The fog of war does not occur by itself. It must be manufactured. As the Trump administration prepares to join Israel in a military confrontation with Iran, liberal US media outlets have already launched their own war of representations, images and stories. These are the basic components of a fog storm that may soon settle over us.
Despite the liberal media's widespread dissatisfaction with Trump's style and policies, despite its consensus that Trump is both dangerous and incompetent, it now appears enthusiastic about the possibility of an attack on Iran. Can elite public opinion be swayed toward war with Iran and its allies? The answer is not obvious. Liberals reject Trump, of course, but they trust his generals and have applauded all his previous military actions. Many liberals are fatigued by war, but remain faithful to the gospel of global American mission. The liberal zeal for intervention will remain boundless as long as it is plausibly humanitarian in nature.
As Americans wrestle with the logic of supporting a war started by Trump and Netanyahu, it will be important to observe the role played by the liberal media. If past history is any indication, we can expect their coverage to follow these storylines:
- Iran is the aggressor in this war.
- Israel wants peace. Its neighbors want war.
- Iran (not a nuclear power) poses an existential threat to Israel (a nuclear power).
- Israel's interests are American interests.
- Israeli and US engagements are always defensive and responsive in nature.
- Iran's bid for regional dominance is unacceptable. (In contrast, power moves made by US allies — Saudi Arabia, Israel and the UAE — are reasonable and legitimate.)
- The situation in Syria has gotten to the point where the US must intervene militarily. (This is valid even though the US has already been playing an active military role in Syria for many years.)
- US and Israeli forces are motivated by humanitarian concern. (Their opponents are motivated by various forms of barbarism, neglect and cruelty.)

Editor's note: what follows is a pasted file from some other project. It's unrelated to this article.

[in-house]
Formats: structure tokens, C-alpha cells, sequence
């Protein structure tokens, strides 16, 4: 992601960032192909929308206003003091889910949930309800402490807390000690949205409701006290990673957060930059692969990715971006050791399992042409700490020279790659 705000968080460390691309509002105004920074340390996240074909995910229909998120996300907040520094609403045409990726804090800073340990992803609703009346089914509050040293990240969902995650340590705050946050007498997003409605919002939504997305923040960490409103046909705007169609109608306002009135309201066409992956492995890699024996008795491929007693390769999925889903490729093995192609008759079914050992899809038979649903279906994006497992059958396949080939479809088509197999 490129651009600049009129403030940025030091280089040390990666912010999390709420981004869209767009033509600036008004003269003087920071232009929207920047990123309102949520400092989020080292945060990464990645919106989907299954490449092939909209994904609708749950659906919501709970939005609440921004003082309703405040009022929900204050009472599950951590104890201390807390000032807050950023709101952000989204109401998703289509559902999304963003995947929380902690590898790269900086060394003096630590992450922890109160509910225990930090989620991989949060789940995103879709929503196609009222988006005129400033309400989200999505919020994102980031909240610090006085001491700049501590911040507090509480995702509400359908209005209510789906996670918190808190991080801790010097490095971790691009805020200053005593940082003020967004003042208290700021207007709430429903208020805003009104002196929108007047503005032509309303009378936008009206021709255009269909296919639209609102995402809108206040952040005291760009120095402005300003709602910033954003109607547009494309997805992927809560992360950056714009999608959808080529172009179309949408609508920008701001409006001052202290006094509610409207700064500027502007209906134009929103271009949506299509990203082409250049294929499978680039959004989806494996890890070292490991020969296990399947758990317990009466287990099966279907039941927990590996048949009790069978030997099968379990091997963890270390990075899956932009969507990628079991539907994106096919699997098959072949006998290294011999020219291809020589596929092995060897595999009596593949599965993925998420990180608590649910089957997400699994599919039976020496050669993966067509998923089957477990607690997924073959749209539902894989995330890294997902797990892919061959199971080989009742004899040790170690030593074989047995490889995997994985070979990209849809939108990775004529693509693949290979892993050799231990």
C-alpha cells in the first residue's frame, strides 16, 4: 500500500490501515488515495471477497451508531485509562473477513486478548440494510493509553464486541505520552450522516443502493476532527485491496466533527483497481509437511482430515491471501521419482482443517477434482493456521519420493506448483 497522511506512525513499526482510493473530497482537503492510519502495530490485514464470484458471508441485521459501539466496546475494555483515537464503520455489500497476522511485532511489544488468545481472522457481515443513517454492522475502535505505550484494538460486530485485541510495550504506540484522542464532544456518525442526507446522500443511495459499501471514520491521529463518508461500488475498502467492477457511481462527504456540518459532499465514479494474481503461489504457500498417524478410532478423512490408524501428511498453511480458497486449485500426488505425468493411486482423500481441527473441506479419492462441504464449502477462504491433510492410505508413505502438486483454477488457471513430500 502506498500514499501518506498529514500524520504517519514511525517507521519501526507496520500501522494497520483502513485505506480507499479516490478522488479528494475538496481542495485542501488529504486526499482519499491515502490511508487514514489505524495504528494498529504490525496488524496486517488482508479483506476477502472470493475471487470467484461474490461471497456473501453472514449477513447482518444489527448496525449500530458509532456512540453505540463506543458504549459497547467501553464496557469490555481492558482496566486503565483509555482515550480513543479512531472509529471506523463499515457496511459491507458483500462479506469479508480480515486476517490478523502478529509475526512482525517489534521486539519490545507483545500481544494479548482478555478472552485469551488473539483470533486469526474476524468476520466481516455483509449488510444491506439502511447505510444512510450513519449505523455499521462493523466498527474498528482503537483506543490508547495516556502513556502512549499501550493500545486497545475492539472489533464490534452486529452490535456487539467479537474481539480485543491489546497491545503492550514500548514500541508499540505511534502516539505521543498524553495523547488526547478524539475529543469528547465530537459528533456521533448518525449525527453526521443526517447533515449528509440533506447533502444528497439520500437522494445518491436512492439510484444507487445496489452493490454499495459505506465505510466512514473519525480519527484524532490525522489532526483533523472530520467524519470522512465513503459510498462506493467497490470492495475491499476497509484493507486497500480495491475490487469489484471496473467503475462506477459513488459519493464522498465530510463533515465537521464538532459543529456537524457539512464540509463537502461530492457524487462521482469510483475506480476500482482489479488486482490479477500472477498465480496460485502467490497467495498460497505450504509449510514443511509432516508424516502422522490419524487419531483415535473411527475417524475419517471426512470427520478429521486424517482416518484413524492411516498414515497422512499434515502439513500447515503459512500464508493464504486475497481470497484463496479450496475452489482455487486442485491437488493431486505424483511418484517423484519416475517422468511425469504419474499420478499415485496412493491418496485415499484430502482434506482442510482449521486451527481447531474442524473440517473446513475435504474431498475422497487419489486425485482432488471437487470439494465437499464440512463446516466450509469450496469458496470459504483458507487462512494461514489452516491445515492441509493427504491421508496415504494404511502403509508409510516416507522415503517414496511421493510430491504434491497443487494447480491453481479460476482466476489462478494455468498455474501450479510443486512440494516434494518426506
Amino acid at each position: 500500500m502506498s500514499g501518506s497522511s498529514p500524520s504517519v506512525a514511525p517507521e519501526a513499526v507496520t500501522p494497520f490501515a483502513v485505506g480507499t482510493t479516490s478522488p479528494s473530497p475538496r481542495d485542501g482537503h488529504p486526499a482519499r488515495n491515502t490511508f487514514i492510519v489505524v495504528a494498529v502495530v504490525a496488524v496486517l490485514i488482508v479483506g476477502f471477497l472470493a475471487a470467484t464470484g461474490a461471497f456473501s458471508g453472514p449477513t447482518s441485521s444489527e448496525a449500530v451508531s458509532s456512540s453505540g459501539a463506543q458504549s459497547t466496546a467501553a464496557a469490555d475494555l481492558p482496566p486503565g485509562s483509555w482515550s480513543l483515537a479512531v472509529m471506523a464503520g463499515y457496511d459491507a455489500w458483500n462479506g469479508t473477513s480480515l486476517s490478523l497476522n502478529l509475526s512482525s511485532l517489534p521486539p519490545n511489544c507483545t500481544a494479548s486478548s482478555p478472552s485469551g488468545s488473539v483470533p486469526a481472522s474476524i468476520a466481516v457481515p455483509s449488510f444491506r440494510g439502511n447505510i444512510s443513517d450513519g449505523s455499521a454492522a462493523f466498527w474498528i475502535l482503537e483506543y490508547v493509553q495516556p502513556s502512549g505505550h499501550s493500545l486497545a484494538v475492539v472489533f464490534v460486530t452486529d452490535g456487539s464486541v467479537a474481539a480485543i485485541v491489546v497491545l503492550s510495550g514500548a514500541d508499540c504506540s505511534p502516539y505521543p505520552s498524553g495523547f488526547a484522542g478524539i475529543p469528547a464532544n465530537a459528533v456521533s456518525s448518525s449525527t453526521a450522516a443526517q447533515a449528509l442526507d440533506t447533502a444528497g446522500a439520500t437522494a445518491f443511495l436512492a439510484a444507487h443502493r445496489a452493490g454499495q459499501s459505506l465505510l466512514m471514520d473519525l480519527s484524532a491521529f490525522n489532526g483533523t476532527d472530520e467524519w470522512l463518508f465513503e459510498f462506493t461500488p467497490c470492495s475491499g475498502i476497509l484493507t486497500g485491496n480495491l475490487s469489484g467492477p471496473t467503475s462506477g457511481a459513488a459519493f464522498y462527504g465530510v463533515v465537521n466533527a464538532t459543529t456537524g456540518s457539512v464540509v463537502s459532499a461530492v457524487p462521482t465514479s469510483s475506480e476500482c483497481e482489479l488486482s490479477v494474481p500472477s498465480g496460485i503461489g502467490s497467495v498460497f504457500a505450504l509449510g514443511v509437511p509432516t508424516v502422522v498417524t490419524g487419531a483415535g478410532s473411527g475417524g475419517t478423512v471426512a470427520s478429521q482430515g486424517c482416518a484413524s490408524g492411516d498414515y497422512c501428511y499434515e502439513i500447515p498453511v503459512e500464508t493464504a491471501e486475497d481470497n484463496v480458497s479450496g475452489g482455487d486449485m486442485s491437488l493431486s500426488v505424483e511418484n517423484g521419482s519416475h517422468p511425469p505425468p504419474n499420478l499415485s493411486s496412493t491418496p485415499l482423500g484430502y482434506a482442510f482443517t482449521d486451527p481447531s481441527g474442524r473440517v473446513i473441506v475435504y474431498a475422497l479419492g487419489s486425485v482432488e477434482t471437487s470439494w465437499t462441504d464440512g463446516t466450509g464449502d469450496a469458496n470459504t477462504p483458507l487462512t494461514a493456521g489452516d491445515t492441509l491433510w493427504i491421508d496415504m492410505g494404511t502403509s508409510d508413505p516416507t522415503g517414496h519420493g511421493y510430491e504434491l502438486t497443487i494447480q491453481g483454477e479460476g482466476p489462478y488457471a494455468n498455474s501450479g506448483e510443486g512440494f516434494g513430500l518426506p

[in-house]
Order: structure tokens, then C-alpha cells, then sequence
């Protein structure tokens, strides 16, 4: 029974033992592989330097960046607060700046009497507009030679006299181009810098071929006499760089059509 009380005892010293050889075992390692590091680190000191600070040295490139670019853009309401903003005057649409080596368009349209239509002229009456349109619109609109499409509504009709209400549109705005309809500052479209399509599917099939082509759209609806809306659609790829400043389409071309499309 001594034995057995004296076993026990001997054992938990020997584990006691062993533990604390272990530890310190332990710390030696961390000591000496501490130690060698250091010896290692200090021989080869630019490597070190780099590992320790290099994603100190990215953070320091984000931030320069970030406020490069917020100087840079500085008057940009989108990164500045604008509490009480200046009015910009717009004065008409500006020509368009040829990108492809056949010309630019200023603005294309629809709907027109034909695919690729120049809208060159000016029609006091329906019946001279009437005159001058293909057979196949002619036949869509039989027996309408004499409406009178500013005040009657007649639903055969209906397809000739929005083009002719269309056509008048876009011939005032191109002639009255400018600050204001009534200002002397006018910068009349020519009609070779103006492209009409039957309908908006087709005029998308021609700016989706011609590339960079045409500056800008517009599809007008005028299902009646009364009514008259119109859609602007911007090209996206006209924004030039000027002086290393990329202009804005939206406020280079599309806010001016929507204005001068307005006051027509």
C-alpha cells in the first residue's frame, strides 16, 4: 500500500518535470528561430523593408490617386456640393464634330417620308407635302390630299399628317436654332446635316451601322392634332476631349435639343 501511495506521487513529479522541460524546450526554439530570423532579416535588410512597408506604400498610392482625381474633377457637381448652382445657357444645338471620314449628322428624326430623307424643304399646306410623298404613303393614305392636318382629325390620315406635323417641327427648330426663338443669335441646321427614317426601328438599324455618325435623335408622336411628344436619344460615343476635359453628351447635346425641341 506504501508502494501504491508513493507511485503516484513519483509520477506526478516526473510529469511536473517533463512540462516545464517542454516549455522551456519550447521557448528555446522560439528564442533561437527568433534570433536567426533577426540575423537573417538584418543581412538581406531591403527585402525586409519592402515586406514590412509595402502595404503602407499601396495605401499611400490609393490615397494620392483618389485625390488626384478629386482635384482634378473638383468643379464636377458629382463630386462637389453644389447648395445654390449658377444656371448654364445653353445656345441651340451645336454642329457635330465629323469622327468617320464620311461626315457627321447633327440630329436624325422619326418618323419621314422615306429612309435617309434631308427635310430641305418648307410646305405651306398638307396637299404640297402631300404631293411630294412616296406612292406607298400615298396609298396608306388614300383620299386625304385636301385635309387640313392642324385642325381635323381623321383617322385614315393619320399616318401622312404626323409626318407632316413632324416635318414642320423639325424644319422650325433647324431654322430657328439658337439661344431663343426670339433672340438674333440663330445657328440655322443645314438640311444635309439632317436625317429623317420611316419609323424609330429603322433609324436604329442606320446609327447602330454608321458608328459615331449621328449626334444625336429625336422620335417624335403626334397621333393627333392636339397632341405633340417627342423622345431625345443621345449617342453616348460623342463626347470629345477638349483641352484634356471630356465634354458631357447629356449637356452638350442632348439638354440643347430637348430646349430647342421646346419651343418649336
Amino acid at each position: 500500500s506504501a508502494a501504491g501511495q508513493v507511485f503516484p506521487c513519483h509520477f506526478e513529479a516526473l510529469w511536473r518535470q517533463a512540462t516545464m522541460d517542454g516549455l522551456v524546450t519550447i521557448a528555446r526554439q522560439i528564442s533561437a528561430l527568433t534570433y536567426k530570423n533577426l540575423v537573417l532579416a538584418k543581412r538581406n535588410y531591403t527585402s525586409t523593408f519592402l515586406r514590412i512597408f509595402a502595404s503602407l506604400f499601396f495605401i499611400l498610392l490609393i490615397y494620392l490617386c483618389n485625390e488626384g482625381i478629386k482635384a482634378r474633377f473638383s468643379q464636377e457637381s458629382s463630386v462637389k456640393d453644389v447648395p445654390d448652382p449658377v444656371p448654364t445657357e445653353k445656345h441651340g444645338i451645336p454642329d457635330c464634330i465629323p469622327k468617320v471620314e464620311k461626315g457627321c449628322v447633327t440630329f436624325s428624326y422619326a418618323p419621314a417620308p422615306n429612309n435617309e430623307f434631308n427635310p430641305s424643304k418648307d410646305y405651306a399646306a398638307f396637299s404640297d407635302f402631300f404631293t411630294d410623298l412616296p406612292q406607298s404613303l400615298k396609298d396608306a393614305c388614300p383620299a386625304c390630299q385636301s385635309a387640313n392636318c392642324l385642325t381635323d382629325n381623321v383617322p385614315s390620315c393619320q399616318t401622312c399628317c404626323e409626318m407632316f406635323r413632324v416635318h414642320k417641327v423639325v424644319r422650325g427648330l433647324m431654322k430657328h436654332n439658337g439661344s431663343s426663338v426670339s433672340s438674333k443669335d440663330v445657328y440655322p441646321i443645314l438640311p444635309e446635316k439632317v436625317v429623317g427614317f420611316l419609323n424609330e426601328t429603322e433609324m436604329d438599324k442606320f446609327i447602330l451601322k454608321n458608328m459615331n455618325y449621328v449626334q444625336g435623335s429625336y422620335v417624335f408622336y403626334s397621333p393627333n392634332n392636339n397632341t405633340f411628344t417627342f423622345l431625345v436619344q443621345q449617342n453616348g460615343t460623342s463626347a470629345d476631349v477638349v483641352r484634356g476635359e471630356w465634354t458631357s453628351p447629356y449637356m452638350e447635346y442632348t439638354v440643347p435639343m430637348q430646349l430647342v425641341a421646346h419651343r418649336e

- Iran, the Assad regime, and Hizbollah can not be negotiated with.
It is likely that the liberal media will present these axioms as self-evident, whether or not they are actually true.
Consider, for example, this explainy piece from Vox.
This was published on May 8 in the wake of a series of deadly Israeli attacks on Iranian targets in Syria. Yet the headline suggests that the "threat" is not Israel, but rather the targets the Israelis had just pummeled. The story continues, by shifting the focus to the threat now posed to the Golan Heights -- and there, in the midst of this, the truth of Israel's aggression is buried:
"Before Trump’s Iran deal announcement, news broke that Israel had moved to safeguard the Golan Heights — the territory between northeastern Israel and southwestern Syria — to defend against a possible Iranian attack. (Iran has proxies and troops in Syria to help Bashar al-Assad’s regime stay in power, which puts them uncomfortably close to Israel.) Israel even opened up bomb shelters in the area to keep citizens safe. Tensions are elevated because Israel and Iran are in the middle of fighting a shadow war in Syria. Israeli jets continually bomb Iranian military locations in Syria and have even killed Iranian troops."